The relationship of a local wind farm to the power grid is critical in terms of ease of connection and providing local power to the community. The Blueskin Bay local power grid is a fairly self-contained section of the national grid. In the past this has meant less reliable power distribution. A local wind farm will add to the resilience of our network.
The Blueskin grid is owned by Otago and Southland-based community-owned trusts through the joint venture OtagoNet. In Dunedin, city power is distributed by the DCC-owned Aurora Energy Ltd. So the distribution grid which is an essential element of the project is owned by companies based south of the Waitaki River. That they are also community-owned adds a further community benefit to the project.
Retailing the power
The current retailing environment makes selling power directly to local users difficult, although over the last few years small retail companies have emerged alongside the larger generator/retailers (also called “gentailers”). However, rather than set up a small retail company, a simpler way to sell our sustainable power would be to secure a power purchase agreement with one or more larger power consumers. This provides a guaranteed income to act as security against any money borrowed to finance the project.
This approach again challenged my concepts of local power for the benefit of the community. However, a number of local organisations and industries may be interested in securing local green electricity through a power purchase agreement. Some of these are community-owned, such as the Dunedin City Council, Otago Polytechnic, Port Otago, the University of Otago, and the Otago Regional Council.
The cost of the power would, of course, need to cover the cost of financing and producing the electricity. BRCT intends to secure a long term community dividend that will be used to support community projects in line with the BRCT vision and values. This dividend will reflect the extensive work done to get the scheme up and running.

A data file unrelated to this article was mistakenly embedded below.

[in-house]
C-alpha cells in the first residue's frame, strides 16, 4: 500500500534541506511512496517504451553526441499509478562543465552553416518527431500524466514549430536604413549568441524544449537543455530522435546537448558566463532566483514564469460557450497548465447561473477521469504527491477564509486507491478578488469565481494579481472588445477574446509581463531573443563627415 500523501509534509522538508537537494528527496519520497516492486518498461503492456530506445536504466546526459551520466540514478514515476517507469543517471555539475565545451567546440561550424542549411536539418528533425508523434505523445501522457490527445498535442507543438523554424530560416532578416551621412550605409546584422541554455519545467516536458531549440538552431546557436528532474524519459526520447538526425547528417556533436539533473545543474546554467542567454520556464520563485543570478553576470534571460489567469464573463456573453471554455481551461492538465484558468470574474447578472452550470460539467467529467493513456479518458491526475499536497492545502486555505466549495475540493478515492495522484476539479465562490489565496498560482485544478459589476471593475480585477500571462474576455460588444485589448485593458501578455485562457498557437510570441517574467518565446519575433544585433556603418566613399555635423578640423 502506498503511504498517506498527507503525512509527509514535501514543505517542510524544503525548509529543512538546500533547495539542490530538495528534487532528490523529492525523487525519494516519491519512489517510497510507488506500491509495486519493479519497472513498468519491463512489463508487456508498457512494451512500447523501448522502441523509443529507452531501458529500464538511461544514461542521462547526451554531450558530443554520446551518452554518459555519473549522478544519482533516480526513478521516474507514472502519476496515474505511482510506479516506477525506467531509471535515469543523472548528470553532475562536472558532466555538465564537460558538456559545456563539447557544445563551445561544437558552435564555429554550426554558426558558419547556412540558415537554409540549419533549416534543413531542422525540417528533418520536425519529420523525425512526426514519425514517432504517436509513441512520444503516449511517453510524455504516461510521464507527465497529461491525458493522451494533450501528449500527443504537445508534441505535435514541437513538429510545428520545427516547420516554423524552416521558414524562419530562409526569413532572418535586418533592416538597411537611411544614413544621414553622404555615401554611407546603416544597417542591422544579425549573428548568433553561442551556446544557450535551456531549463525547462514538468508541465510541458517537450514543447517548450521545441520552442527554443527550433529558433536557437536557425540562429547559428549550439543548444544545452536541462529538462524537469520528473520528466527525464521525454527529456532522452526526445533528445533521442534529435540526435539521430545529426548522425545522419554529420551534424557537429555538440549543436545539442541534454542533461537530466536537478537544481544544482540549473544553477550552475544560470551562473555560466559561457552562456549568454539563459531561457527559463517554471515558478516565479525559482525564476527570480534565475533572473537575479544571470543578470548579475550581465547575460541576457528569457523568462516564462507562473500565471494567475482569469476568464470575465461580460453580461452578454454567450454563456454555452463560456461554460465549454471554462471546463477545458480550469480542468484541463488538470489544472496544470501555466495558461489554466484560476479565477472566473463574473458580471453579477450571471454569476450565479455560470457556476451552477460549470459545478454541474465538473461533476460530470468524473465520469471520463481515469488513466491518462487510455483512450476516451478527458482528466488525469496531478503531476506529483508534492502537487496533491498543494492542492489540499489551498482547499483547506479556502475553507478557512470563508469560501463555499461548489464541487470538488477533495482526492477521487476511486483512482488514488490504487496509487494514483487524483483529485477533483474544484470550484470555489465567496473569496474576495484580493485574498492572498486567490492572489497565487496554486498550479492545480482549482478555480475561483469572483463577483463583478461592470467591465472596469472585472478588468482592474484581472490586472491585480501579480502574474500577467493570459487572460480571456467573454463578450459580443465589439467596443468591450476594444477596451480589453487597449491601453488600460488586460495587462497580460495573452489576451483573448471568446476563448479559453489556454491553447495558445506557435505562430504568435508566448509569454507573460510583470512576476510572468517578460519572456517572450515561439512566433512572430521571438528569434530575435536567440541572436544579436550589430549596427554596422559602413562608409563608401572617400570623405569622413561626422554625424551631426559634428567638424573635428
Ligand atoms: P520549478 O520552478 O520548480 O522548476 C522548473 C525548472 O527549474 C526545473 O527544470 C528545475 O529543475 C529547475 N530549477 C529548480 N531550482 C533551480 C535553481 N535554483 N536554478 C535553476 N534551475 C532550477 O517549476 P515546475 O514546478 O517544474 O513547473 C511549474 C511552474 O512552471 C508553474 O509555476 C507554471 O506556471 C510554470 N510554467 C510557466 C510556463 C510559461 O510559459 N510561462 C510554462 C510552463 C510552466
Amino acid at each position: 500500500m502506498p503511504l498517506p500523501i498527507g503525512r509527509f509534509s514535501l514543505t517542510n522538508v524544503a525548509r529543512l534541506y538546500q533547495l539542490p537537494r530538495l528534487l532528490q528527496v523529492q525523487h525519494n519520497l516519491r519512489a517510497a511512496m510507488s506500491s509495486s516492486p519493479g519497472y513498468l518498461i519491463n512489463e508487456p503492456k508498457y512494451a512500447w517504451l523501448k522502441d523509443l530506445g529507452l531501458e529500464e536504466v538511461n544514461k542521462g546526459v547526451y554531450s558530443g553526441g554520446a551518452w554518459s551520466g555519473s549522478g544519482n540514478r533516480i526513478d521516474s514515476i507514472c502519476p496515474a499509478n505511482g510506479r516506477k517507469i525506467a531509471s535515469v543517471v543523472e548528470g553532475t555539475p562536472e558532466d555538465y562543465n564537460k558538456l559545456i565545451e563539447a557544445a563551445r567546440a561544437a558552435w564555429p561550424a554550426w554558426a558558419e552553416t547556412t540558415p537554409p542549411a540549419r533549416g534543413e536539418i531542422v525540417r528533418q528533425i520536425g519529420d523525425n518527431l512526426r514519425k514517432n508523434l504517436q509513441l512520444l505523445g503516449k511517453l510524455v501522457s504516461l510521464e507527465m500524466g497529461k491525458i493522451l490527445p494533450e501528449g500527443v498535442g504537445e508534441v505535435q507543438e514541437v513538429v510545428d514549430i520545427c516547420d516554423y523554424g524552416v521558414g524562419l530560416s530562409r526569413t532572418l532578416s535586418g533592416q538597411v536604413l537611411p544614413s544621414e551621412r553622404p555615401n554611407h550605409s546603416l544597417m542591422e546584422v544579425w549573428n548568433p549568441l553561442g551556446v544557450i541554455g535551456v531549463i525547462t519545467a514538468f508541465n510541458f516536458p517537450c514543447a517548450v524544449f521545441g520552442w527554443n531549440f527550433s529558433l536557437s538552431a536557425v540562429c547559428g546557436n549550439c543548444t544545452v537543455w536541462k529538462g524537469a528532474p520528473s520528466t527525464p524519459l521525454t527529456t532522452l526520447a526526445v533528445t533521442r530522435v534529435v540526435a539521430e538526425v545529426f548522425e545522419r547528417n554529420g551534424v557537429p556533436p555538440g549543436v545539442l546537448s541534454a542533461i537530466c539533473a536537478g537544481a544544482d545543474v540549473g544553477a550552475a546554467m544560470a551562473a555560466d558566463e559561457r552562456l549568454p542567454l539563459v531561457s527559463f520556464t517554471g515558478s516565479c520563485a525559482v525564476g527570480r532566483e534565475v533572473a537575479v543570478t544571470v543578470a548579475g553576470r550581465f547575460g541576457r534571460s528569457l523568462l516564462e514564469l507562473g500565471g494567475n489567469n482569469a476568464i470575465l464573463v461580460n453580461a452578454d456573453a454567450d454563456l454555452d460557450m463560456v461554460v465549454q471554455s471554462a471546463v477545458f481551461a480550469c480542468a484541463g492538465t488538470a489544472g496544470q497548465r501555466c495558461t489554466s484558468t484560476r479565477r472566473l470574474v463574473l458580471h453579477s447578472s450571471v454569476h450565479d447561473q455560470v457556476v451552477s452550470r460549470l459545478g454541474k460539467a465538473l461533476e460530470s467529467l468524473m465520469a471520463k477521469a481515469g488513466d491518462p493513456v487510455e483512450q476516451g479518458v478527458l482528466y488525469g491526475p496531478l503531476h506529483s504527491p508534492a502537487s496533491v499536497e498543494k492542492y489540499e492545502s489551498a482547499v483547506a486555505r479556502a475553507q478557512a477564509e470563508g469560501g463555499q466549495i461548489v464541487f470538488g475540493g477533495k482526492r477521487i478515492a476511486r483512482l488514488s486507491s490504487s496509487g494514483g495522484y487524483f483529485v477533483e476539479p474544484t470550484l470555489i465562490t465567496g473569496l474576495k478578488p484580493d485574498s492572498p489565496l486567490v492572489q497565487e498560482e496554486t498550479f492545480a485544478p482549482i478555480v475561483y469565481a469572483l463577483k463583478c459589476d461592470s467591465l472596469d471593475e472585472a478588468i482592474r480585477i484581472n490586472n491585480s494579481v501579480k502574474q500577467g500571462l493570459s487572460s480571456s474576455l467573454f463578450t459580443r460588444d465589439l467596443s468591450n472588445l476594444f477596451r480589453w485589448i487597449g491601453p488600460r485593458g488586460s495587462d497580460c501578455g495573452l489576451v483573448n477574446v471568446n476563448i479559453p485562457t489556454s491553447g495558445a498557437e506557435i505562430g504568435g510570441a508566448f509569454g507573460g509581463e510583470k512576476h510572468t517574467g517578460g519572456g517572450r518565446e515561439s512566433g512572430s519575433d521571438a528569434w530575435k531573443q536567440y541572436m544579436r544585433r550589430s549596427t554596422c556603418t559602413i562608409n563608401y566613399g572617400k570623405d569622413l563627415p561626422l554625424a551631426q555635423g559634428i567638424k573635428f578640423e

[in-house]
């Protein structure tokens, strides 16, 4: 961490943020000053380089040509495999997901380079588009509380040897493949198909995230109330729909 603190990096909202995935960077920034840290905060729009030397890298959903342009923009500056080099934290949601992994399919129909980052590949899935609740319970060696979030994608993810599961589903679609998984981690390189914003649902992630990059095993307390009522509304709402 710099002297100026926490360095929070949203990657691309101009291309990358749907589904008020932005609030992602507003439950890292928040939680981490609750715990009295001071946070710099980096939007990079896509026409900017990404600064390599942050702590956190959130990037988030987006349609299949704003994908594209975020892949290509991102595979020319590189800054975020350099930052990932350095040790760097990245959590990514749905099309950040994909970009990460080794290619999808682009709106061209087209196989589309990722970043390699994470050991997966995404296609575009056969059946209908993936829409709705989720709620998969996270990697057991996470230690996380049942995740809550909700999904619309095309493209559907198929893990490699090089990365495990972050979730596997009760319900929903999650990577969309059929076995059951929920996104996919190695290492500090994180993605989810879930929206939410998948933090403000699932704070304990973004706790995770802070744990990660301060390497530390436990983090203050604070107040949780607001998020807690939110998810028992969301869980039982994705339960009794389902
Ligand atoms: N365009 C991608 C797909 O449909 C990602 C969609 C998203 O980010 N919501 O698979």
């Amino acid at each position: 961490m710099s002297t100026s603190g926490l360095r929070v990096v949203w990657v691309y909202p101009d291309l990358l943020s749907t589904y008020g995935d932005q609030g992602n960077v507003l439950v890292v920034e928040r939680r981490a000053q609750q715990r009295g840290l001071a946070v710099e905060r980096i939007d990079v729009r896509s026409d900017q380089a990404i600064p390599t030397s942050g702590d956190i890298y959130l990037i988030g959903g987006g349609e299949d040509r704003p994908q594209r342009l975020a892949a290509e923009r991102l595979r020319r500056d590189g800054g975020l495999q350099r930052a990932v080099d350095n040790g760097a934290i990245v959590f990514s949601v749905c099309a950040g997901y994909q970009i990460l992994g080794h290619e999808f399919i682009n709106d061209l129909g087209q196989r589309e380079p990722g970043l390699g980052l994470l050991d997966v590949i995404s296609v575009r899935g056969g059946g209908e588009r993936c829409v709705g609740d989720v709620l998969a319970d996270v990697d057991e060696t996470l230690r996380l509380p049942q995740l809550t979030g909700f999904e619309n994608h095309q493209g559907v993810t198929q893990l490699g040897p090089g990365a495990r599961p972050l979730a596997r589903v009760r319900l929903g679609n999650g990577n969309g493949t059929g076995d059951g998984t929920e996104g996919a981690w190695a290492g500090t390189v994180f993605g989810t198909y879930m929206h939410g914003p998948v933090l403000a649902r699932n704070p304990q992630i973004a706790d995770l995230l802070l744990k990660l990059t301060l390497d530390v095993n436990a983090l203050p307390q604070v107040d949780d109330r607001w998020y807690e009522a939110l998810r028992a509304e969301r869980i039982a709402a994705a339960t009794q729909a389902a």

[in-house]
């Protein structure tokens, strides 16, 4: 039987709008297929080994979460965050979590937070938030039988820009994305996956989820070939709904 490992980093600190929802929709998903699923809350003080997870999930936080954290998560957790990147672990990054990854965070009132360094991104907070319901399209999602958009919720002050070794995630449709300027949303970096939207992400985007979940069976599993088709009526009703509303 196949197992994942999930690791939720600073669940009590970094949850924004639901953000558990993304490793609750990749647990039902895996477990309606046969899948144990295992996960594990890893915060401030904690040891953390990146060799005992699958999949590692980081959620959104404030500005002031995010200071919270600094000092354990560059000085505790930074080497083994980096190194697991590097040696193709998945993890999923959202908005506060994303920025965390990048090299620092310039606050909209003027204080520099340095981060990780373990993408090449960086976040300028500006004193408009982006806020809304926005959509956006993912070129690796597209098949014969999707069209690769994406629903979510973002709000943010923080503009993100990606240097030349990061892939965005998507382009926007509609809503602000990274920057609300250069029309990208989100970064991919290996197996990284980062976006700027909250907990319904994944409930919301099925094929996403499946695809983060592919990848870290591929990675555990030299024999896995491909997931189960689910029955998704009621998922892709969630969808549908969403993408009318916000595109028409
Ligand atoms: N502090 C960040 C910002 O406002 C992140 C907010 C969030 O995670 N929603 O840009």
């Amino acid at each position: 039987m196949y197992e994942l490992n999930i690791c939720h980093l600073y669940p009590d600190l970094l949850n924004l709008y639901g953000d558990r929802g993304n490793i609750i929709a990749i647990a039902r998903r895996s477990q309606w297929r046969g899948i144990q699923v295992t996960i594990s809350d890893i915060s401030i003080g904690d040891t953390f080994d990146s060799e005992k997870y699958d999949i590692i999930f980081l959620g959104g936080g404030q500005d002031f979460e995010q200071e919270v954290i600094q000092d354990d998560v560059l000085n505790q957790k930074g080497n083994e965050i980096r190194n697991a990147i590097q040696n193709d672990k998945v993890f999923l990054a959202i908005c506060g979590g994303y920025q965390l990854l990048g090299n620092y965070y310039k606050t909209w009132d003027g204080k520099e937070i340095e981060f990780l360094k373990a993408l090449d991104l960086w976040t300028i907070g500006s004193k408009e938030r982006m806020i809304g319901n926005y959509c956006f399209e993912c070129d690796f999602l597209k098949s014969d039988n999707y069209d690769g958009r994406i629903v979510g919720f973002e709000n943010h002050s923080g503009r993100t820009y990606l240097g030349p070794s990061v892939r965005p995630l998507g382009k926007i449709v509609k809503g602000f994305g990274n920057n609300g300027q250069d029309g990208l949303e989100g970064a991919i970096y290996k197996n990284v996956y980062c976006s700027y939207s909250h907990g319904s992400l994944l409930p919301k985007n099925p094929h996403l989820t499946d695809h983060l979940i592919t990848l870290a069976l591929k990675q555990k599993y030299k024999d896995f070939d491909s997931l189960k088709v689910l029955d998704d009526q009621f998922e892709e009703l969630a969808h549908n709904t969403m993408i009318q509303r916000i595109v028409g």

Closing the loop
Putting all of the pieces of the puzzle together, we could achieve a comprehensive plan for a local wind farm involving only Otago and Southland community-owned organisations and local businesses for financing, managing, and purchasing our power. The community benefits because work and money remain local, and through support given to a range of projects and issues to build greater resilience including addressing fuel poverty.
The only national or international involvement would be purchasing the turbines and the services of a market participant to cover the legal electricity market requirements.
To summarise, the benefits are:
Local resilient power generation
Sustainable energy generation for our larger community with fewer overheads
Curtailing the power of the large, vertically integrated international and national corporations in our community, especially those that send profits overseas
Avoiding the need for expensive advertising and well-paid managers
Denying profits to a fundamentally monopolistic industry and instead distributing them within the Otago/Southland community
Returning benefits to the community through a community dividend, thus reducing the inequality of wealth and resources within the community
Providing a benchmark for lower power prices across the community over time
A long-term aim for the Blueskin community could also be the ownership or management of the Blueskin section of the national grid with the aim of being a net exporter of sustainable energy from the wind farm and individual household generation. Refunds to consumers already made by the community-owned Network Waitaki Ltd show what can be done.
There are risks for everybody in a community-owned wind farm project that is a NZ first. Those risks need to be carefully managed. However, I hope that the non-financial benefit of local resilience, work, and profits will be factored into any decisions by those involved. Disruptive technologies such as household photo-voltaics need to be considered. Household photo-voltaics and cheap power storage technologies transform our reliance on power from the grid. Changes within the local market also need to be considered, including possible closing of the Tiwai Point aluminium smelter. Blueskin Energy Ltd must be cautious and conservative in approach and must mitigate those risks.
A locally owned framework for sustainable power generation.
LOCAL – Otago, Southland
Local Input. Community owned
Local Input. Private
Blueskin Energy Ltd.
BRCT Dividend for Community activity.
Local Investors. Possibly including major clients for the power
Local Investors. Possibly including major clients for the power
Good return on investment
Turbines bought from overseas
Development and Construction
Blueskin Energy Ltd.
Local partner, subcontractors
Land lease income
Possible clients. DCC, ORC, Port Otago, Schools, local residents etc.
Other local clients. Univ. of Otago, Otago Polytech, local businesses
Long-term local sustainable power at a good price.